Costanza de Rogatis (Caracas, 1976) holds a B.A. in Arts from Universidad Central de Venezuela and a Diploma in Photography from the Fondazione Studio Marangoni in Florence. She has participated in numerous group exhibitions, in countries such as Venezuela, Italy, the United States, Latvia, and Finland. This past August, she opened the individual show Puente at Tresy3 gallery in Caracas.

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ArchivoAbierto: Carlos Zerpa Archive at Abra Caracas (09/2016)

Some pics from a visit to ArchivoAbierto, Venezuelan artist Carlos Zerpa‘s “Open Archive” at Abra Caracas gallery. The exhibit includes press clippings, photographs, collage works, posters, and other documents that sum up Zerpa’s work and interests between 1969 and 1997. My favorites were definitely the flyers and zines (the powers of a Xerox machine, yes!). Zerpa had a playful approach to performance and video that, oddly enough, comes across in a much more relatable way (for me) in the design of his printed works. I also want to commend the work of ArtEncontrado, the producers. Artists of Zerpa’s generation, who are … Continue reading ArchivoAbierto: Carlos Zerpa Archive at Abra Caracas (09/2016)

Talk: The Conditions of the Poor Image in Venezuela @ Librería Lugar Común, Caracas

On 09/23 I gave a talk at Librería Lugar Común in Caracas, in which I presented some of my most recent research on poor image circulation in Venezuela. Aside from pretty good insights about other aspects to consider in future versions of my paper (like the really terrible Internet access conditions in the country), most comments left very clear that there is a general interest in discussing and arriving at some sort of solution for the current conditions of access to national film production. Ultimately, we are more and more moving towards getting these images ‘out there’ illegally. This will continue to … Continue reading Talk: The Conditions of the Poor Image in Venezuela @ Librería Lugar Común, Caracas

The anonymous and the animal in the imaginary of Lucía Pizzani

 

everything has a border doesn’t it? / the edge where the light cannot get in/ until joy knows the original wound.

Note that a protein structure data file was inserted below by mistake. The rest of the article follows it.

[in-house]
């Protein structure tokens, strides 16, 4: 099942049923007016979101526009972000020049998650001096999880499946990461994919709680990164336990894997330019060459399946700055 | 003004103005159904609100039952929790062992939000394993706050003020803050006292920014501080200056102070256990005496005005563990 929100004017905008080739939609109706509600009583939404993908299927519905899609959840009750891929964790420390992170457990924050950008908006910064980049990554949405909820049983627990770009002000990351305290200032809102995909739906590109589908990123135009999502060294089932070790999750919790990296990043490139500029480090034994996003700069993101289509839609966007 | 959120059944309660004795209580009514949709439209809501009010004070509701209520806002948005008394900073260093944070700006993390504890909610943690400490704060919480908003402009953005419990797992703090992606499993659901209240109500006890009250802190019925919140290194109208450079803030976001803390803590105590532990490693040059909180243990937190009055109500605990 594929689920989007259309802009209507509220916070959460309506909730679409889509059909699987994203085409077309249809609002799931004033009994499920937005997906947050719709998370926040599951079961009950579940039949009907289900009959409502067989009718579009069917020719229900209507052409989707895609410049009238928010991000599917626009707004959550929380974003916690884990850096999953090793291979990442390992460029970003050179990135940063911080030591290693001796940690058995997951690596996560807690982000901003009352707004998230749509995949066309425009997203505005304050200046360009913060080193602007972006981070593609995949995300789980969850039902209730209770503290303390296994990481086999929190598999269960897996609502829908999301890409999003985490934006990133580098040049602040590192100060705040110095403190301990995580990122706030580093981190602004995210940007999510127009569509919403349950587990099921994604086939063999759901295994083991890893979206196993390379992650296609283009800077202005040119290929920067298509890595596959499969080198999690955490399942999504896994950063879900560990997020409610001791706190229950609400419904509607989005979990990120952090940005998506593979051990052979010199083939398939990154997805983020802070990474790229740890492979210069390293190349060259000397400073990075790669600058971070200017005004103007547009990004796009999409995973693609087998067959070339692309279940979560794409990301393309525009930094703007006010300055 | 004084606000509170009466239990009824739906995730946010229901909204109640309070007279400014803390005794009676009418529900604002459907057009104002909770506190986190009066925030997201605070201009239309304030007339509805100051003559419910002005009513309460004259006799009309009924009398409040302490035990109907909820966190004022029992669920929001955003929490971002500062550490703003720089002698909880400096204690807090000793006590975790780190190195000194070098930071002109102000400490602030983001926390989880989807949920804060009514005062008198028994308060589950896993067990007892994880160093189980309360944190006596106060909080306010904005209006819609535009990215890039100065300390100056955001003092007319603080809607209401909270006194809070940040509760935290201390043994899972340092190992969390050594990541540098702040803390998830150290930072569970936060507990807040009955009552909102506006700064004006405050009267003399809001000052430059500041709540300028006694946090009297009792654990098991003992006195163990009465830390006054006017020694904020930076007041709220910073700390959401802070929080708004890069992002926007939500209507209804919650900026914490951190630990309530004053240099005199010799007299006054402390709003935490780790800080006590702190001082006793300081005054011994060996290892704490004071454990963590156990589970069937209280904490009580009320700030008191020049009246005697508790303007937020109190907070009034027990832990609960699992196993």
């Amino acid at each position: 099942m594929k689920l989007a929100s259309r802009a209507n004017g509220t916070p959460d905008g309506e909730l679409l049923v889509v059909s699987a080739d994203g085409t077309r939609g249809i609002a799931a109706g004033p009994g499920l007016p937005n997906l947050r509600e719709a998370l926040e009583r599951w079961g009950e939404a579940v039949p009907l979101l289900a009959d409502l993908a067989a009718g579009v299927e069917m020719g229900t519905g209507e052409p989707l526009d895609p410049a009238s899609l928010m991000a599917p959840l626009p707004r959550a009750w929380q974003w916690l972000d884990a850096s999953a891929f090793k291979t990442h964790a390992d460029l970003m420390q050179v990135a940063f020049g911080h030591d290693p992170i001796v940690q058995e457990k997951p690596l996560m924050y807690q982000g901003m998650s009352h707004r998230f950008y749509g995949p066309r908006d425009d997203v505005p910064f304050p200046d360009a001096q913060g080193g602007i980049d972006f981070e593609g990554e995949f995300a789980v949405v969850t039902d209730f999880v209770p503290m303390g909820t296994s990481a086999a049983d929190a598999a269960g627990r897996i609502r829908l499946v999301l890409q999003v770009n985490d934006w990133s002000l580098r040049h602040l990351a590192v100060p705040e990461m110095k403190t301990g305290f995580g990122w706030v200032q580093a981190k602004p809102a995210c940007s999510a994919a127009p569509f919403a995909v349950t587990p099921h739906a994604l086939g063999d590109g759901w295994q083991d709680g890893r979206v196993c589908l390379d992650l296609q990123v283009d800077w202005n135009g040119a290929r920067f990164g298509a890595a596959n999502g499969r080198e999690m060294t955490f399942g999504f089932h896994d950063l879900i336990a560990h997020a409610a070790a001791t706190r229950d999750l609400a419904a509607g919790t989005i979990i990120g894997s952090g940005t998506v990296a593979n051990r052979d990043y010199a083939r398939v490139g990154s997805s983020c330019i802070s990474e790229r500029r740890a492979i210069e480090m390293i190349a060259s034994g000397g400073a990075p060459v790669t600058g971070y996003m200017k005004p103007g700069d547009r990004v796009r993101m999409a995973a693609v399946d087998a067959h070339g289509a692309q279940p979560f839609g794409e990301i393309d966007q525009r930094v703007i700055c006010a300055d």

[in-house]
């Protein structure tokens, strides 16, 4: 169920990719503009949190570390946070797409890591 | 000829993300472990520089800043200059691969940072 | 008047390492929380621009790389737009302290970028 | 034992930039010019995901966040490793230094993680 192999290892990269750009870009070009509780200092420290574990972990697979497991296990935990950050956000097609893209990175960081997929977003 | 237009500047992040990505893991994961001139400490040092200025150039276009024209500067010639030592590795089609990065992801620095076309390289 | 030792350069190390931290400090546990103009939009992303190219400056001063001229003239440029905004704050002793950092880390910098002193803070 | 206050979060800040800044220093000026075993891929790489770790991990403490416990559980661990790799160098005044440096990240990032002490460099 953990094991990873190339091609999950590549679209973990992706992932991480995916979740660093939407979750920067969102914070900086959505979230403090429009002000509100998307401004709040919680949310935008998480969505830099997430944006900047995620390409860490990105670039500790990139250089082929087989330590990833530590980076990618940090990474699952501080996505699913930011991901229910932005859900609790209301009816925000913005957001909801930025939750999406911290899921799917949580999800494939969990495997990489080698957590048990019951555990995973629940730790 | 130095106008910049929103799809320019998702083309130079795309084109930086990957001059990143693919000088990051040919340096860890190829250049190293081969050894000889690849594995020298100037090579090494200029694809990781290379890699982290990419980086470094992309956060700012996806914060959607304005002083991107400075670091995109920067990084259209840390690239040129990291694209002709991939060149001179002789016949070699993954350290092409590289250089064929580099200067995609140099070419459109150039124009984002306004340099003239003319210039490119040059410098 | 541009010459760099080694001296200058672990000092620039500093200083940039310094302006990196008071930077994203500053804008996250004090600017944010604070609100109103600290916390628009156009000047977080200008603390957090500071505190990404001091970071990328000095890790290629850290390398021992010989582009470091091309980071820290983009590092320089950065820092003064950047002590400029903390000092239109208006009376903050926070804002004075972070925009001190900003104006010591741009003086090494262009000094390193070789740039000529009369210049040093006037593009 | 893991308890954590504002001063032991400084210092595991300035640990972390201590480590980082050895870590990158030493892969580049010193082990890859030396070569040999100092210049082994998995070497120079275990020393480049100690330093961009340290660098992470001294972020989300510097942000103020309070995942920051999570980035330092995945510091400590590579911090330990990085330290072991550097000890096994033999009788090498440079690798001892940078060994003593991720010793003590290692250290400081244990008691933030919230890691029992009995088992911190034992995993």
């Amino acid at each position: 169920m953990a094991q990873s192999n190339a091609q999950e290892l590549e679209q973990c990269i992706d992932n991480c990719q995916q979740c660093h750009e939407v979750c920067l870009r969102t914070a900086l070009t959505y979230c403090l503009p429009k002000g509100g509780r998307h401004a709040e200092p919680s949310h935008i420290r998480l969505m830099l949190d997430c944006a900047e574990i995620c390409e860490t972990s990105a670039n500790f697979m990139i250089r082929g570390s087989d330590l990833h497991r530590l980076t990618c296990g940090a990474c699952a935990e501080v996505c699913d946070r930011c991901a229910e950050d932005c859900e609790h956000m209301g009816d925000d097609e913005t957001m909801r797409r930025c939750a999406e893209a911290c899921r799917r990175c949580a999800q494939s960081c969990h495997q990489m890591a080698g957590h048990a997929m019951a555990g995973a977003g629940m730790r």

which is why the earth is feminine,/ and the body, not the soul, cries out in heaven–
March Dawn, Brenda Hillman

 

I have only seen Lucía Pizzani’s work live on one occasion: her solo show Mariposario at Oficina #1 (2013). Since then, I am fascinated by her output and I try to stay up to date with it, so I was glad to learn she made the book The Body of Nature available for free in her website. This publication compiles images of her works, curatorial texts, and reviews of her shows from 2008 to 2015. This article proposes an approximation to Pizzani’s work based on a reading of the book, as I have not been able to see so many of her exhibitions in person. 

Pizzani (Caracas, 1975) studied Mass Communications, Fine Arts, and holds a Certificate in Conservational Biology. She employs photography, performance, sculpture, installation, and video to explore issues of gender, nature, and corporality –  The Body of Nature, therefore, is a perfect summary. Her work is delicate and precise, and could also be considered “feminine,” due to the association of certain practices, like ceramics (and dance, which is also present in her work), with activities developed traditionally by women. In general terms, Pizzani’s work is thematically luminous and dark, serene and turbulent; it constantly confounds and challenges the spectator to unravel what appears to be a formally “beautiful” piece and discover its intrinsic narrative. 

Without much previous knowledge about her research, my first encounter with Lucía’s work stirred up profound questions related to my self-image, my image as projected onto the collective, and the image that the collective returns to me –all of this associated, of course, with my female (straight, white, Latin American) condition. It is from this perspective that I wish to delve into two notions that I felt very present during my reading of The Body of Nature: the anonymous and the animal.